As a result, aftermarket mass air meters having a larger cross-sectional area for unrestricted breathing have increased in popularity, such as the well-known units from Pro-M, now available in sizes said to be capable of supporting up to 2,000 hp. But a bigger hole is just half the battle. Equally important is that the overall design of the meter housing and sample tube must permit accurate air metering all the way from the trickle at idle to the torrent at full throttle. This is complicated stuff and, in this regard, Pro-M holds several patents on its meter designs. Still, even the best meter housing is nothing without the calibration side of the equation.

Calibration Electronics and Mathematics in Action
Meter calibration is an exceptionally precise operation, requiring flow stands that can measure airflow with almost unbelievable accuracy and consistency. To our knowledge, Pro-M is the only aftermarket source of electronic meter calibration. The company can recalibrate your Ford meter, and every one of its own in-house-manufactured meters is specifically calibrated to the customer's application.

Before trying to make sense of calibration, it's important to understand certain basics of the EFI fuel system. Fuel injectors have a maximum flow rating expressed in pounds of fuel per hour, calculated at a specific fuel pressure (normally around 38 to 42 psi). Injec-tors are binary devices having only two operating states-wide open or completely closed off-and the EEC processor controls how much fuel they inject for combustion by dictating the length of time they remain open, something known as injector duty cycle, or pulse width. The EEC's fuel tables rely greatly on the mass air meter's output voltage level to determine the required pulse width at any given time. When it comes to airflow, all the EEC sees is this voltage, so it therefore takes the mass air meter's word on how much air is inbound. Calibration basically entails establishing a particular mathematical relationship between this voltage level and the mass of incoming airflow-a relationship called the transfer function-by adjustment to the meter's electronic circuitry.

One essential job of mass air meter calibration-whether factory or aftermarket-is to make sure the full extent of the subject engine's airflow capacity is encompassed and mapped within a limited voltage output range topping out at about 4.95V DC. This is a voltage limit on the EEC's part, not the meter's. EEC fuel tables increase injector pulse width in proportion to increasing mass air meter voltage, but any signal higher than about 4.95 volts exceeds the tables' programmed upper limits, above which the processor will order no further increases in fuel regardless of how much air is actually inbound. Can you say "lean"?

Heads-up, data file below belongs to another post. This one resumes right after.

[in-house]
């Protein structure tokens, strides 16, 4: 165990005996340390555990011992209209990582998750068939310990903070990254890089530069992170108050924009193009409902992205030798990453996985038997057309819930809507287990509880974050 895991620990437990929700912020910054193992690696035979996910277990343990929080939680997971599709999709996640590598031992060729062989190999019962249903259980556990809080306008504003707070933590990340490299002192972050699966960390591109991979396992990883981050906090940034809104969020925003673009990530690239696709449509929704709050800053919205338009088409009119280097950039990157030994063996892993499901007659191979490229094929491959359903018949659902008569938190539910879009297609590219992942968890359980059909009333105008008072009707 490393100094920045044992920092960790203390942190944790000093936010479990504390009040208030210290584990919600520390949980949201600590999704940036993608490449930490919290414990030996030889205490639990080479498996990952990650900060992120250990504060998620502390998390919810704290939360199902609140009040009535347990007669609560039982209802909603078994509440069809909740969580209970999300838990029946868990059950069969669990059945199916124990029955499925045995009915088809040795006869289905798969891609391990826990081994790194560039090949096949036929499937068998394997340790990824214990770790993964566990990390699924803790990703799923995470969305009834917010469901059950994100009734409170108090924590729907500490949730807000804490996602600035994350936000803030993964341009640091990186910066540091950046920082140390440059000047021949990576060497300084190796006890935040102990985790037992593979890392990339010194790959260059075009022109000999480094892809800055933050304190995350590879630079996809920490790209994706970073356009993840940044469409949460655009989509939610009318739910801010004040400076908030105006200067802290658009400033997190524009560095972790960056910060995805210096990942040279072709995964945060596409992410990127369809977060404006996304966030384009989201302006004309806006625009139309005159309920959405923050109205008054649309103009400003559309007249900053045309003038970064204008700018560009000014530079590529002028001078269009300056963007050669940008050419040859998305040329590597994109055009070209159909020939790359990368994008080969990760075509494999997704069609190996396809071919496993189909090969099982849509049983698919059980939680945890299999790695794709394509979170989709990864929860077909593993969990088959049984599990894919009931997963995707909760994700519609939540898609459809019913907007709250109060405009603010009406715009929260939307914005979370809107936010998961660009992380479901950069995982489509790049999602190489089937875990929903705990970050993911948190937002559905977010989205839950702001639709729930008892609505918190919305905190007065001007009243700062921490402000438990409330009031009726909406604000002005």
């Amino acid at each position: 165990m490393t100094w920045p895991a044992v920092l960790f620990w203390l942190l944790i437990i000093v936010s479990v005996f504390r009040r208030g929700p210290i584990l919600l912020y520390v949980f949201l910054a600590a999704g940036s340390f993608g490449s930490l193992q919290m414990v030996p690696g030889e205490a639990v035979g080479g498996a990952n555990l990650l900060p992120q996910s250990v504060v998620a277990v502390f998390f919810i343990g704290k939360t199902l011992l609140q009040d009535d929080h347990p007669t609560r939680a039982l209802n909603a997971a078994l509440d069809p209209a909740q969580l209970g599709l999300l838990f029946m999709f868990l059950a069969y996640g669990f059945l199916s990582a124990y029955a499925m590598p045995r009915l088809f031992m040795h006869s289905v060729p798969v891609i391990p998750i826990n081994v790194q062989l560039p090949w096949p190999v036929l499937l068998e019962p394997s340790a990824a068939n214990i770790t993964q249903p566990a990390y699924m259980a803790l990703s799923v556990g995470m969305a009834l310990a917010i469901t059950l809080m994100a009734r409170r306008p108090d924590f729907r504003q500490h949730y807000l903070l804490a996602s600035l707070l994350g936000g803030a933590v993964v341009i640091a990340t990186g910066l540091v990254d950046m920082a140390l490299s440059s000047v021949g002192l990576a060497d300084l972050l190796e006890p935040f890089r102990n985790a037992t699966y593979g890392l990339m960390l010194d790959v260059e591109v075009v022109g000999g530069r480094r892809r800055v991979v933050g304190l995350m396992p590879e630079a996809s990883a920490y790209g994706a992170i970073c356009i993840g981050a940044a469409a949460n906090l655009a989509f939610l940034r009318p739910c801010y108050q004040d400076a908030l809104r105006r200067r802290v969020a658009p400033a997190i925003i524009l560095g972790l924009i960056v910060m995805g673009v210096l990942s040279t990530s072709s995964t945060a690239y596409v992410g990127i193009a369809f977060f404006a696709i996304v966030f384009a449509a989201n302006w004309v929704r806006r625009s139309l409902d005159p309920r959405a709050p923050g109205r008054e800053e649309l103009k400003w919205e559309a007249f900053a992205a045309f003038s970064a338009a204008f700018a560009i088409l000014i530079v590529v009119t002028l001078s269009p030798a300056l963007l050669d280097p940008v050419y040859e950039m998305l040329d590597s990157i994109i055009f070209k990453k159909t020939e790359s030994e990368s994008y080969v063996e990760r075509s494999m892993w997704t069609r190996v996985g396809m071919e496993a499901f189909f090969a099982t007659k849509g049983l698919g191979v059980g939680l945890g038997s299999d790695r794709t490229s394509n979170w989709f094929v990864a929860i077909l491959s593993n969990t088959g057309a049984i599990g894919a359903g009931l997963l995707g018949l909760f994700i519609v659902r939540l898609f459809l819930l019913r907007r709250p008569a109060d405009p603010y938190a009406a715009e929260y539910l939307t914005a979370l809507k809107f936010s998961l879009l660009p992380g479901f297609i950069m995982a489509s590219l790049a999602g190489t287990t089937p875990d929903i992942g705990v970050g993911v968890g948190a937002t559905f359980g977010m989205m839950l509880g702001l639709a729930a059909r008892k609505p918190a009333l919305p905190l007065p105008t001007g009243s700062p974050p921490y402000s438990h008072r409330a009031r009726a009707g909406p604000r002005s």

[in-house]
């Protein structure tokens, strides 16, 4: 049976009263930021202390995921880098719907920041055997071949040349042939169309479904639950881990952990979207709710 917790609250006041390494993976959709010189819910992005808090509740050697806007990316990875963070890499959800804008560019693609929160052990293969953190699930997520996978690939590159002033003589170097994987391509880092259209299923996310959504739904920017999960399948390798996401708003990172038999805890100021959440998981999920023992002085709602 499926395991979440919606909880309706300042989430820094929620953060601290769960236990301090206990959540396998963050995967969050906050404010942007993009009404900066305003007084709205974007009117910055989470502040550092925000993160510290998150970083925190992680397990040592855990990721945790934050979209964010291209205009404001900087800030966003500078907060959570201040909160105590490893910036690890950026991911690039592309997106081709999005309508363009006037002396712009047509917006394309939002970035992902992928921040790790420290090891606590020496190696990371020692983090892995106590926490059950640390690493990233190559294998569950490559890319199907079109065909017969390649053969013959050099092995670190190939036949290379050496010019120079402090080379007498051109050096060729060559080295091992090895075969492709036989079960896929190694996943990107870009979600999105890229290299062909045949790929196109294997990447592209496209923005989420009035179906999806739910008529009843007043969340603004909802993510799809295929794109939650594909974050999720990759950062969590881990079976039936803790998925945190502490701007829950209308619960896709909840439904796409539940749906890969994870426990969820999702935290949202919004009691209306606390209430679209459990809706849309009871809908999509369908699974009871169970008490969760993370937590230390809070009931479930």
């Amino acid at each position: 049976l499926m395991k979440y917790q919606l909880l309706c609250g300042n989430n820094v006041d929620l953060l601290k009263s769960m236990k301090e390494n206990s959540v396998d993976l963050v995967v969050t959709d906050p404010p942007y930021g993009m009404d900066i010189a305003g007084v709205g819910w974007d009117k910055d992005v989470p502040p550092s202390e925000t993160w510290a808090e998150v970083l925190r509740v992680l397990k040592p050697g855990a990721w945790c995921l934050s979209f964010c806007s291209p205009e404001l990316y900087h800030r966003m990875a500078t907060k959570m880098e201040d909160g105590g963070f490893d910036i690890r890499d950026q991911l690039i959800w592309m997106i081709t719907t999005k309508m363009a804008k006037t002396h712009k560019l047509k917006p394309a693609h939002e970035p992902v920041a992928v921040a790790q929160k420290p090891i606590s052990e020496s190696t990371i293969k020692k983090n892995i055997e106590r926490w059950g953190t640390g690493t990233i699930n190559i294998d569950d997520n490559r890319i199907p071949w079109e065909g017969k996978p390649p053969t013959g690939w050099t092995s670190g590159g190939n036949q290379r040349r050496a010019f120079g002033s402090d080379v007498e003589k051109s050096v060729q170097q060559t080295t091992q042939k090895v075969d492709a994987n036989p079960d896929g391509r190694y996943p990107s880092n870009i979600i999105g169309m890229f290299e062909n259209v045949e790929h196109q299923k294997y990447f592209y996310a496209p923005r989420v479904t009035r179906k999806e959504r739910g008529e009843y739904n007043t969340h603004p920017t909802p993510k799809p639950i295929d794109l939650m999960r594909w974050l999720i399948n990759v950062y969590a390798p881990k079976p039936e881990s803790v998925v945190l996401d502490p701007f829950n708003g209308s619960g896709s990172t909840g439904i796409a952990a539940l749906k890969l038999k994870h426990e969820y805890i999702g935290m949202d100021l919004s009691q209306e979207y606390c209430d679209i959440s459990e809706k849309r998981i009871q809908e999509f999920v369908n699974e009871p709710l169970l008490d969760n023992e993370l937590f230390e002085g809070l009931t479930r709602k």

In a factory meter's original calibration, then, 4.95 volts would be equated to the greatest mass of air the particular stock engine could ever conceivably ingest, with some fudge factor thrown in for basic modifications. That way, a 4.95V mass air meter output would theoretically never be exceeded, and sufficient fuel would always be assured based on the corresponding injector pulse widths programmed into the EEC.

Photo Gallery

View Photo Gallery

Major engine modifications that open the door to a lot more air usually dictate larger fuel injectors, along with a larger mass air meter specifically calibrated for the new combination. This calibration must not only compress the modified engine's newfound giant airflow potential down into a 4.95V range, but also compensate in overall scale for whatever new injectors are on board. Why the compensation? Because the EEC's factory programmed pulse widths are based on the flow rate of 19-lb/hr injectors. If you now have faster-flowing 30-pound injectors on board, those factory pulse widths would create grossly rich conditions at nearly anything but wide-open throttle and high rpm (your 400hp pony may need the bountiful flow of those bigger injectors at full throttle, but it sure doesn't need it at idle). The meter's calibration must therefore be altered so that it takes more airflow to generate any given voltage any time you change injectors.

Calibration must also take into consideration the specific details of the air inlet tract ahead of the meter. Any changes made in front of the meter-such as eliminating the factory airbox or even swapping to a high-flow filter-can significantly affect meter calibration, creating A/F ratio inaccuracy. What this means is that, when shipping you a new meter or recalibrating your old one, pro-M will need to know the details of your car's inlet tract, and will duplicate that hardware on the flow stand when it performs the calibration. Elbows directly ahead of the meter, such as found on some cold-air and supercharger kits, can have a particularly perverse impact on accuracy, leading Pro-M to develop a specific configuration of meter, known as the Univer or new Univer Plus, for such elbowed inlets.

Calibration is accomplished by altering resistance within the circuitry of the meter's electronic element, with the meter installed on a flow stand and monitored by a computer. This resistance matching of airflow to voltage is done only at the top and bottom of the particular application's airflow limits, with proprietary curve-fitting software calculating all the points in between. We don't need to know the compli-cated mathematics behind these well-researched transfer function curves, but suffice it to say that curve shapes are roughly similar for any naturally aspirated application but differ for forced induction, due to the extra enrichment requirements of boost.

Admittedly, we've really only touched here on the science of mass air meters, but hopefully you've at least gained some insight into the delicate relationship between your mass air meter and a good-running engine.

Photo Gallery

View Photo Gallery

How Do You Know When You Need a Meter?
The folks at Pro-M produced the following chart showing maximum recommended brake horsepower levels for a given meter.

METER MAXIMUM BHP
OEM 55mm 320
OEM 70mm 380
OEM 80mm 485
75mm Bullet 600
77mm Pro-M 700
80mm Pro-M 800
83mm Pro-M 900
92mm Pro-M 1,000
117mm Pro-M 1,500
209mm Pro-M 2,000

Care for a Chip?
Pro-M's Scott Beer tells us that calibrating a meter for anything beyond two injector sizes up from stock should be accompanied by a custom chip in the EEC. This is because the mass air meter signal is used by the EEC to infer barometric pressure for load calculations (there is no longer a separate barometric sensor on current Mustangs), and recalibration for large injectors can throw off this "inferred baro," resulting in timing-advance errors.

By the time you read this, Pro-M will have its own line of custom EPROM chips.